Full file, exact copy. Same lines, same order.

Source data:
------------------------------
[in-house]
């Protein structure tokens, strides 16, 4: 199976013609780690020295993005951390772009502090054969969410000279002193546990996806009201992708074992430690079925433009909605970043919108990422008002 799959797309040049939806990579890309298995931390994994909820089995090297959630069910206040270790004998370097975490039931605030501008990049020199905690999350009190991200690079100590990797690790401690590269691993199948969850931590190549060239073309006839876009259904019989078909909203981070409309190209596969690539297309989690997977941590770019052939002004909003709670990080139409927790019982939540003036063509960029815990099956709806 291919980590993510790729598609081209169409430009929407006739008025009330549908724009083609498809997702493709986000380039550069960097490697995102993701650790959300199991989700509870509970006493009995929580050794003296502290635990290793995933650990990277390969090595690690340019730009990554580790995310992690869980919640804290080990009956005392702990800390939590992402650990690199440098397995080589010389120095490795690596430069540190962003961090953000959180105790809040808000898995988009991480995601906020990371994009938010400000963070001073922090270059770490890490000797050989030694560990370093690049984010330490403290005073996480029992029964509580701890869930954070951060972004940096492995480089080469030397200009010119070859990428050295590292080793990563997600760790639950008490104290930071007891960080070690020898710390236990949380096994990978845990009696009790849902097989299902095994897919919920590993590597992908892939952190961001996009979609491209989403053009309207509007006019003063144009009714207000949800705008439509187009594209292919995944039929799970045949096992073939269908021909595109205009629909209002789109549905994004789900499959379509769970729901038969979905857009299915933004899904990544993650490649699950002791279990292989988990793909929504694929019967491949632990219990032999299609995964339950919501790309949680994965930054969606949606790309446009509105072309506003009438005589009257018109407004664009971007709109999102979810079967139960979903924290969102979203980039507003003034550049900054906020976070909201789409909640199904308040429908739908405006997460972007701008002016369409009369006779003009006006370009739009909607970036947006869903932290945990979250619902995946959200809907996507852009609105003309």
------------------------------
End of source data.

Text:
[in-house]
């Protein structure tokens, strides 16, 4: 199976013609780690020295993005951390772009502090054969969410000279002193546990996806009201992708074992430690079925433009909605970043919108990422008002 799959797309040049939806990579890309298995931390994994909820089995090297959630069910206040270790004998370097975490039931605030501008990049020199905690999350009190991200690079100590990797690790401690590269691993199948969850931590190549060239073309006839876009259904019989078909909203981070409309190209596969690539297309989690997977941590770019052939002004909003709670990080139409927790019982939540003036063509960029815990099956709806 291919980590993510790729598609081209169409430009929407006739008025009330549908724009083609498809997702493709986000380039550069960097490697995102993701650790959300199991989700509870509970006493009995929580050794003296502290635990290793995933650990990277390969090595690690340019730009990554580790995310992690869980919640804290080990009956005392702990800390939590992402650990690199440098397995080589010389120095490795690596430069540190962003961090953000959180105790809040808000898995988009991480995601906020990371994009938010400000963070001073922090270059770490890490000797050989030694560990370093690049984010330490403290005073996480029992029964509580701890869930954070951060972004940096492995480089080469030397200009010119070859990428050295590292080793990563997600760790639950008490104290930071007891960080070690020898710390236990949380096994990978845990009696009790849902097989299902095994897919919920590993590597992908892939952190961001996009979609491209989403053009309207509007006019003063144009009714207000949800705008439509187009594209292919995944039929799970045949096992073939269908021909595109205009629909209002789109549905994004789900499959379509769970729901038969979905857009299915933004899904990544993650490649699950002791279990292989988990793909929504694929019967491949632990219990032999299609995964339950919501790309949680994965930054969606949606790309446009509105072309506003009438005589009257018109407004664009971007709109999102979810079967139960979903924290969102979203980039507003003034550049900054906020976070909201789409909640199904308040429908739908405006997460972007701008002016369409009369006779003009006006370009739009909607970036947006869903932290945990979250619902995946959200809907996507852009609105003309």